How to Invest in Black-Owned Stocks and Other Investments

Investing in causes and communities you care about can help diversify your portfolio.
Profile photo of Alana Benson
Written by Alana Benson
Lead Writer
Profile photo of Arielle O'Shea
Edited by Arielle O'Shea
Lead Assigning Editor
Fact Checked

Many, or all, of the products featured on this page are from our advertising partners who compensate us when you take certain actions on our website or click to take an action on their website. However, this does not influence our evaluations. Our opinions are our own. Here is a list of our partners and here's how we make money.

The investing information provided on this page is for educational purposes only. NerdWallet, Inc. does not offer advisory or brokerage services, nor does it recommend or advise investors to buy or sell particular stocks, securities or other investments.

Nerdy takeaways
  • Some Black-owned stocks include RLJ Lodging Trust (RLJ), Urban One, Inc. (UONE) and Carver Bancorp, Inc. (CARV).

  • Some investors may choose to support companies that donate money to support racial justice.

  • You can also explore Black-owned banks.

In addition to donating to organizations that fight for racial justice or shopping at Black-owned businesses, you can put your investment dollars to work, too.

Here's how to support racial justice with your investment portfolio.

How to invest in Black-owned businesses

1. Decide how much investing help you want

A. Get help through a robo-advisor

If you're a beginner, investing can be daunting, but you don't have to go it alone. Robo-advisors are automated investment services that use your data to build a portfolio that's catered to your age, risk tolerance and other personal factors. They're often far cheaper than working with a traditional financial advisor.

Here are some robo-advisors that offer portfolios that include some form of minority empowerment-related investments:

  • Wealthfront offers a portfolio built with ESG ETFs. You can also add an ETF that specifically supports racial justice.

  • Betterment offers a Social Impact Portfolio that includes an ETF that supports racial justice.

Invest in what matters
Support the social and environmental initiatives you believe in, all while building your portfolio.

B. Invest on your own

Investing by yourself has some benefits: You get full control of where your money goes and you'll only pay the fees associated with the investments you choose, versus paying an additional management fee. But investing in individual stocks tends to carry more risk than investing in more diversified investments such as funds, and it requires more legwork. Keep reading to figure out what else you'll need to invest in Black-owned stocks on your own.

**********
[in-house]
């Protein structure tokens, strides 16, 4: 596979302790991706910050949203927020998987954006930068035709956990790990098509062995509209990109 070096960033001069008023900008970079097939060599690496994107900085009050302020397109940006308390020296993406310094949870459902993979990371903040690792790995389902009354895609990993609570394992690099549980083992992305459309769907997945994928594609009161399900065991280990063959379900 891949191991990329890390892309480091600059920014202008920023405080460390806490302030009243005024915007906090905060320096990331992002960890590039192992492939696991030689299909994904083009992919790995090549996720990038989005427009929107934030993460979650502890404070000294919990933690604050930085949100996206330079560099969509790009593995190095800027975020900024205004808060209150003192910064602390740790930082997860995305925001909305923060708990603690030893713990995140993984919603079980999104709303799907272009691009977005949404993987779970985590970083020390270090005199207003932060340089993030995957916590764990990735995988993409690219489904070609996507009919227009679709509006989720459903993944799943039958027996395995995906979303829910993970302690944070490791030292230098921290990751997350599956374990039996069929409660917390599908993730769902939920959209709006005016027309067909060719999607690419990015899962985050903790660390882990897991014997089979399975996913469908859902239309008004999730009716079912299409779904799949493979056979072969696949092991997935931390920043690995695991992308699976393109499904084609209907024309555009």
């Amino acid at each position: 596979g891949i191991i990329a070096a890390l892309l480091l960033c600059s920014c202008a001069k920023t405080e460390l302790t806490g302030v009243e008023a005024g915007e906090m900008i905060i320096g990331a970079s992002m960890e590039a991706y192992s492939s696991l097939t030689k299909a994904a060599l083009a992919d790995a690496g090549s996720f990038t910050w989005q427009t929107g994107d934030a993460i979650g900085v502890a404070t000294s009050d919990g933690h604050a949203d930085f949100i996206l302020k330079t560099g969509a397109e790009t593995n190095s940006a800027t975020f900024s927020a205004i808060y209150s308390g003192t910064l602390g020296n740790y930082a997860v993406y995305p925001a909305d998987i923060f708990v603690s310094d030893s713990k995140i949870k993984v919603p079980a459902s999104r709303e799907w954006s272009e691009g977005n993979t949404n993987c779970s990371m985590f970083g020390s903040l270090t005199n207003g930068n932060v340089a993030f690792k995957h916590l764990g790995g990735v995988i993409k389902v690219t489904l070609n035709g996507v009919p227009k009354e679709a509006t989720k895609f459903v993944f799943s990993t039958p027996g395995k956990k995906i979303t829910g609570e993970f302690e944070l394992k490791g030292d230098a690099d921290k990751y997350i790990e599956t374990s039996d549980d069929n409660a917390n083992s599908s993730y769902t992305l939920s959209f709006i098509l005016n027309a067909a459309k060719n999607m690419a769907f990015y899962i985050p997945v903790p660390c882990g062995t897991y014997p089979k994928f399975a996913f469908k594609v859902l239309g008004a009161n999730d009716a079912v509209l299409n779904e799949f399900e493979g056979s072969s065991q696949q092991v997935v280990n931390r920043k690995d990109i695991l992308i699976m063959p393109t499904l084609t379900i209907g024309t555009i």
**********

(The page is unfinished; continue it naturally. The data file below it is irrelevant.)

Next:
NerdWallet rating 


NerdWallet rating 


NerdWallet rating 





per online equity trade



per trade



per trade

Account minimum 


Account minimum 


Account minimum 




no promotion available at this time


1 Free Stock

after linking your bank account (stock value range $5.00-$200)



no promotion available at this time

2. Choose an investing account

If you want to invest at all, you'll need to have a brokerage account to do so. A brokerage account is just where your investments live; once you open an account, you're not invested until you actually buy the investments that will reside there. Choosing your account is just as important as choosing the investments themselves. Some accounts have specific tax benefits that can help you save money over the long haul. Learn which investment account is right for you.

» Check out our roundup of the best online brokerage accounts

3. Research Black-owned businesses

To invest in a company on the stock exchange, that company has to be publicly owned. The National Minority Supplier Development Council (NMSDC) states "ownership by minority individuals means the business is at least 51% owned by such individuals or, in the case of a publicly owned business, at least 51% of the stock is owned by one or more such individuals (i.e. the management and daily operations are controlled by those minority group members.)"

And while the NMSDC does not explicitly state how many Black-owned public companies there are, many companies are transparent with who is on their executive board. For our definition, we included companies with a Black CEO or president, as well as those with majority Black ownership.

» Want to hear from the pros? Here are the Black financial influencers to follow in 2024

Black-owned stocks

Here are a few Black-owned publicly traded stocks:

  • RLJ Lodging Trust (RLJ)

  • Urban One, Inc. (UONE)

  • Carver Bancorp, Inc. (CARV)

  • Broadway Financial Corp. (BYFC)

Note: We excluded any "penny stocks" from this list, or those that are trading for less than $5 per share, as they tend to carry more risk.

Kenneth Chavis, a certified financial planner and senior wealth advisor at Versant Capital Management in Phoenix, Arizona, says investing in stock of Black-owned companies can have two major advantages for investors: diversification and the potential for strong performance.

Diversification — which involves spreading your investment portfolio across companies of different industries and locations — is key to reducing risk in your portfolio, as is choosing companies of different sizes. As Chavis notes, small companies are often known for their growth potential.

“Keeping in mind that some of the Black-owned companies are smaller, there is a ton of research that shows that over long periods of time, on average, the probability that a smaller company will outperform the average large company — or just the broad market — is extremely high,” says Chavis.

Small companies are also known to be much higher risk, so as always, you'll want to vet your investments carefully.